Rotorless helicopter laughs at gravity
Israeli engineers have successfully tested a 'fancraft' - a robot vertical-takeoff-and-landing aircraft that hovers using fans.
The AirMule is essentially a helicopter with the rotors on the inside, in the form of ducted fans. Aimed primarily at MedEvac use, it's now been successfully tested, albeit at only two feet off the ground.
While previous attempts at fancraft have been almost impossible to control, Urban Aero says it has overcome this hurdle by using tilted slats to redirect airflow, rather than moving the rotor itself. As a result, says the company, it can remain stable even at wind speeds of 50 knots.
The AirMule is controlled through a four-channel, redundant flight control system that uses inertial measurements and GPS to monitor position and speed. Height above ground is measured by two laser altimeters.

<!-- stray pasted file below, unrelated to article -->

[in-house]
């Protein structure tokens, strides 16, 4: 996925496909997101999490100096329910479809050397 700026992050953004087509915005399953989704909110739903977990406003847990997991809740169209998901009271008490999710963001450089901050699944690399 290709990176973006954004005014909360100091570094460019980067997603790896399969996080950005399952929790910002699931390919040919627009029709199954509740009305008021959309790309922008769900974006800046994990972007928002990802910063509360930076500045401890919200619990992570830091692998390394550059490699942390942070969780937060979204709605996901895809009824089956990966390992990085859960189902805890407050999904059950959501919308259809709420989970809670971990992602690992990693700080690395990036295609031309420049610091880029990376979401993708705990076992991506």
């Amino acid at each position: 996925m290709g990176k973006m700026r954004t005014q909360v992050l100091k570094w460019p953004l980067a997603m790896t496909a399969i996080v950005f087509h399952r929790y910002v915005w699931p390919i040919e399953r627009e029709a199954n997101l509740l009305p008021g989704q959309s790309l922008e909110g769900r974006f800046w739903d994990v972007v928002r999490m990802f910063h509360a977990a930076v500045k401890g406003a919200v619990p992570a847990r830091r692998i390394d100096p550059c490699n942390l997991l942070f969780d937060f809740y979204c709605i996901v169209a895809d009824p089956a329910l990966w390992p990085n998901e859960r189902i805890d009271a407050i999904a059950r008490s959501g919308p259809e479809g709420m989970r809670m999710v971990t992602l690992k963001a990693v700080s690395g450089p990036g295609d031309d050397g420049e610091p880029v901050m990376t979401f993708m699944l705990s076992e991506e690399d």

Four hundred and sixty telemetry channels send real-time data to ground-based operators, who monitor the operation of the Turbomeca Arriel1 730 horsepower turbo-shaft engine as well as sub-systems. These include the three gearboxes, the two main lift rotors with their hydraulic pitch change mechanism and three uplink and downlink communication channels.
The next phase of testing will take the AirMule a little higher from the ground.